The term most often associated with Dunsany, also appearing frequently in his writing, is “dream,” with its relatives “dreamy” and “dreamlike.” Some of this derives from his subject matter, for in much of his writing he gives substance to the beasts, men, and gods of his Lands of Dream, a fantasy world distinct from the waking here and now, one endowed with the power of myth. However, much of it can be attributed to the peculiarities of his style. This story is a good example.
“Idle Days on the Yann” resembles dreams first in its narrative inconsequence. Instead of following an action with a clearly defined beginning, middle, and end, it merely floats along the surface of the river; what happens does not seem to connect with what preceded or follows, except as marking stages of passage. There is no apparent reason why Astahahn should appear on the first day or Nen on the last. There is danger, as there is danger in dreams, but it all seems to come from beyond. Danger is something that happens, not something caused.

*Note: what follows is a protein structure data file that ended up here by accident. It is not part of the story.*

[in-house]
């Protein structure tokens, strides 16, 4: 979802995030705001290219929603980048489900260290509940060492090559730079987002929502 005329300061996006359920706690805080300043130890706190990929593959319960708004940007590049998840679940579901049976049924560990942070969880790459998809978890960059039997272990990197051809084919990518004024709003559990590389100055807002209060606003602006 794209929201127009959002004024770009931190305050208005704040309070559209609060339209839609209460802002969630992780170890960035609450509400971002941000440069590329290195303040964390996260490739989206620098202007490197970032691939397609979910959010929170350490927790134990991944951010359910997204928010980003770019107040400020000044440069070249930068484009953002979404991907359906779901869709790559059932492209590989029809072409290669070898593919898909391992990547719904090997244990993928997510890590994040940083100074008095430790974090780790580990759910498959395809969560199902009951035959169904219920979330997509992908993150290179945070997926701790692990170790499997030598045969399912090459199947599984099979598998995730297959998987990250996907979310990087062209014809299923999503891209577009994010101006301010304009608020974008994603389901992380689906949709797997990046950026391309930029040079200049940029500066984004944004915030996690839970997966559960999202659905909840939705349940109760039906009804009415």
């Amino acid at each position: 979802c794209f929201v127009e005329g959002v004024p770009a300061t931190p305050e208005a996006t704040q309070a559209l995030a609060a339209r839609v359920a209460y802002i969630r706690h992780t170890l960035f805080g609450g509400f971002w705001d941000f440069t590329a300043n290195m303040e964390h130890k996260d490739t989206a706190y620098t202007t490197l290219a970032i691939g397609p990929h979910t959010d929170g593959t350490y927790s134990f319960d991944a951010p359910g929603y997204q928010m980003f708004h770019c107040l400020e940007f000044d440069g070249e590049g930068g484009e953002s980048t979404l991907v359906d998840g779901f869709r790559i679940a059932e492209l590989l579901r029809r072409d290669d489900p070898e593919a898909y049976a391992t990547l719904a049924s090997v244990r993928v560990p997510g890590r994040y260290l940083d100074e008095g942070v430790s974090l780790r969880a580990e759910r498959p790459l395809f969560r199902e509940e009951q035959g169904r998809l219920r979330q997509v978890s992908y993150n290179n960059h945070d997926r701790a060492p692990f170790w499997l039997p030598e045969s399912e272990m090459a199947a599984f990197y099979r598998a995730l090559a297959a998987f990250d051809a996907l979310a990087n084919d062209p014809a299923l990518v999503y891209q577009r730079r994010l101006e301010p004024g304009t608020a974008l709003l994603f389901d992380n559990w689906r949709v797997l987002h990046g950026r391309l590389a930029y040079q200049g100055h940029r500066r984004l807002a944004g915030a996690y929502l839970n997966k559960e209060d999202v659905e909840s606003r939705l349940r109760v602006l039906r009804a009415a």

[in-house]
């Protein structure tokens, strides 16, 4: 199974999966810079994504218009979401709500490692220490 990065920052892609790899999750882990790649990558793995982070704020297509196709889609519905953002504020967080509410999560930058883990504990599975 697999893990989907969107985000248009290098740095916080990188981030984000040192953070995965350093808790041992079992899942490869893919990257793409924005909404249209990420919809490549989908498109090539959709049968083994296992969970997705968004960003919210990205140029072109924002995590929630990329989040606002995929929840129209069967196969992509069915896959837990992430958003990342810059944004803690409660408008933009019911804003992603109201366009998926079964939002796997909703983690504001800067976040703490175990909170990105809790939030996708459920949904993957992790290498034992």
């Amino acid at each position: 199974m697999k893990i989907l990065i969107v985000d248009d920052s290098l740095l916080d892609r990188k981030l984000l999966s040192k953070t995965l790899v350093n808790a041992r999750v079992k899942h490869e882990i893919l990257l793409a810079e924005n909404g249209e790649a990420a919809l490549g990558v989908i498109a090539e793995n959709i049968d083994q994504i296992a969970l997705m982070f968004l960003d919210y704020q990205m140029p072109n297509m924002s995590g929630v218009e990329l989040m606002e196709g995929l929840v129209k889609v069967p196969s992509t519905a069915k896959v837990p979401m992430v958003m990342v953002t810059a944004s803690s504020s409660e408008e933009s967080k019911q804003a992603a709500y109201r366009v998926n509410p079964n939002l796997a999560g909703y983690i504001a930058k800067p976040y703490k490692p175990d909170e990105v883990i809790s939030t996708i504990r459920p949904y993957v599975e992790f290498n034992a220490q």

The themes are also as evanescent as the meanings of dreams. The reader senses connections in the way that a dreamer gropes for significance; yet the links fragment and the strands part. Meaning drifts off, dangling somewhere just beyond reach, to be replaced by wonder and vague foreboding.
Beyond all else, however, Dunsany accomplishes this creation of a dreamworld by his use of language. This is most apparent in the place-names and the regions that he creates—Belzoond, Darl, Duz, Yann, Irillion. However, more subtle and more telling are three other qualities. First is the flat, deliberate narrative style, in which events are sketched as if they were taking place on a screen in front of the narrator; he records them, rather than taking part in them. This trance-narration has elements of both children’s literature and biblical apocalyptic literature. Second is a use of adjectives and adverbs as modifiers at the expense of more graphic metaphors and images; this lack of definition blurs the events and forces the reader to complete the outline. The third is a habit of compound construction: Long series of clauses are butt-joined by “ands,” as in stories told by children. These combine to create a unique representation of pseudodreams in words.